# Rule of Implication

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## Proof Rule

The **rule of implication** is a valid argument in types of logic dealing with conditionals $\implies$.

This includes propositional logic and predicate logic, and in particular natural deduction.

### Proof Rule

- If, by making an assumption $\phi$, we can conclude $\psi$ as a consequence, we may infer $\phi \implies \psi$.

- The conclusion $\phi \implies \psi$ does not depend on the assumption $\phi$, which is thus discharged.

### Sequent Form

The Rule of Implication can be symbolised by the sequent:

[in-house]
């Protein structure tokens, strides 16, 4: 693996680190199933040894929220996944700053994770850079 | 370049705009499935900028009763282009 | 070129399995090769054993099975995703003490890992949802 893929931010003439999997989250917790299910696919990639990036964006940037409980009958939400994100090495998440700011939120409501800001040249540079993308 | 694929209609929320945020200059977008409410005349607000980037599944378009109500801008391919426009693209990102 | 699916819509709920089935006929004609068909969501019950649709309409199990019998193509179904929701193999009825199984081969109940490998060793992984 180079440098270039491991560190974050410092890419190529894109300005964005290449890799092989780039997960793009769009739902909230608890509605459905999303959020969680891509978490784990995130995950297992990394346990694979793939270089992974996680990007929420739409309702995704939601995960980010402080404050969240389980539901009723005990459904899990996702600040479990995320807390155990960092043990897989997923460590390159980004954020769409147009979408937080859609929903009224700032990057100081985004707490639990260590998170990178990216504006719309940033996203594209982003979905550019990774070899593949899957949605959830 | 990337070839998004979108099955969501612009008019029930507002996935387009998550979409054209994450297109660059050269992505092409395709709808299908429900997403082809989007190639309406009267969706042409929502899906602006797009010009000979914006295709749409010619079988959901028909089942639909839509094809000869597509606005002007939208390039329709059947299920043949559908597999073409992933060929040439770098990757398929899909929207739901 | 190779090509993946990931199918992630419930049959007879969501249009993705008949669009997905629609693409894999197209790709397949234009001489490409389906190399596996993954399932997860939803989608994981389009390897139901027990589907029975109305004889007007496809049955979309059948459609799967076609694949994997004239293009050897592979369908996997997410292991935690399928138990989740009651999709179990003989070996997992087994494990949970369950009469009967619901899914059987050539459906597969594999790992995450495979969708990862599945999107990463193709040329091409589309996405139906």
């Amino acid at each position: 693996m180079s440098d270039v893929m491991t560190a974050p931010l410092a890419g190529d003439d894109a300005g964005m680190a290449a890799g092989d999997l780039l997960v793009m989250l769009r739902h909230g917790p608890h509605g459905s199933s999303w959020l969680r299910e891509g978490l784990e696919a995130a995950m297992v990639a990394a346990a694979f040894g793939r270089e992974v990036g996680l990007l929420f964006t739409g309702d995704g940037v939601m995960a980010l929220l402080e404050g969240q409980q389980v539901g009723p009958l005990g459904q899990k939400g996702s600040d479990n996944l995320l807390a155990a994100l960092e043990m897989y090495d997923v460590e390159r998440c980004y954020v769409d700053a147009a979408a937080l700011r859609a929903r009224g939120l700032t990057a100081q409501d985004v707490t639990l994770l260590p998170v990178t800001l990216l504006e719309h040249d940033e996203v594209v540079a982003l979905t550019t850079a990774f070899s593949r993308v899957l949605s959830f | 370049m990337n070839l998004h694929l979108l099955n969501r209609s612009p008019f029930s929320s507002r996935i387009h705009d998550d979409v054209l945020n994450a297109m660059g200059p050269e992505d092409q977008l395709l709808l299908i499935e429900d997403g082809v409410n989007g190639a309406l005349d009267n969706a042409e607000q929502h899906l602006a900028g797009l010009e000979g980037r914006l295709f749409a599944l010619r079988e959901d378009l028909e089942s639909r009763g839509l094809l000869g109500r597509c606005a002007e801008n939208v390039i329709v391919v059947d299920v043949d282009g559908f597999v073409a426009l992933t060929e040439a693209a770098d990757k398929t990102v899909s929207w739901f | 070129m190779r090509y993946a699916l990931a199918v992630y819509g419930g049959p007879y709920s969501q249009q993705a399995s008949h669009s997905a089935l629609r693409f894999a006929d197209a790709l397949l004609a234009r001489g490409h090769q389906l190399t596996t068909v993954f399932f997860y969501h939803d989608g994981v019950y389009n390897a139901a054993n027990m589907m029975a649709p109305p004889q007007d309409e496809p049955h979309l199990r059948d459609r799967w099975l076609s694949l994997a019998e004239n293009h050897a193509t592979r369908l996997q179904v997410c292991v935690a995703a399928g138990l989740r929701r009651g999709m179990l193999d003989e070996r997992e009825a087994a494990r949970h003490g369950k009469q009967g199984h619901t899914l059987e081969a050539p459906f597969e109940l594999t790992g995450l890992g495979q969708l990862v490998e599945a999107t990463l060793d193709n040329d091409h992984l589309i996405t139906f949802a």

\(\ds \paren {p \vdash q}\) | \(\) | \(\ds \) | ||||||||||||

\(\ds \vdash \ \ \) | \(\ds p \implies q\) | \(\) | \(\ds \) |

## Explanation

The **Rule of Implication** can be expressed in natural language as:

- If by making an assumption $\phi$ we can deduce $\psi$, then we can encapsulate this deduction into the compound statement $\phi \implies \psi$.

## Also known as

The Rule of Implication is sometimes known as:

- The
**rule of implies-introduction** - The
**rule of conditional proof**(abbreviated $\text{CP}$).

## Also see

## Sources

- 1973: Irving M. Copi:
*Symbolic Logic*(4th ed.) ... (previous) ... (next): $2$ Arguments Containing Compound Statements: $2.4$: Statement Forms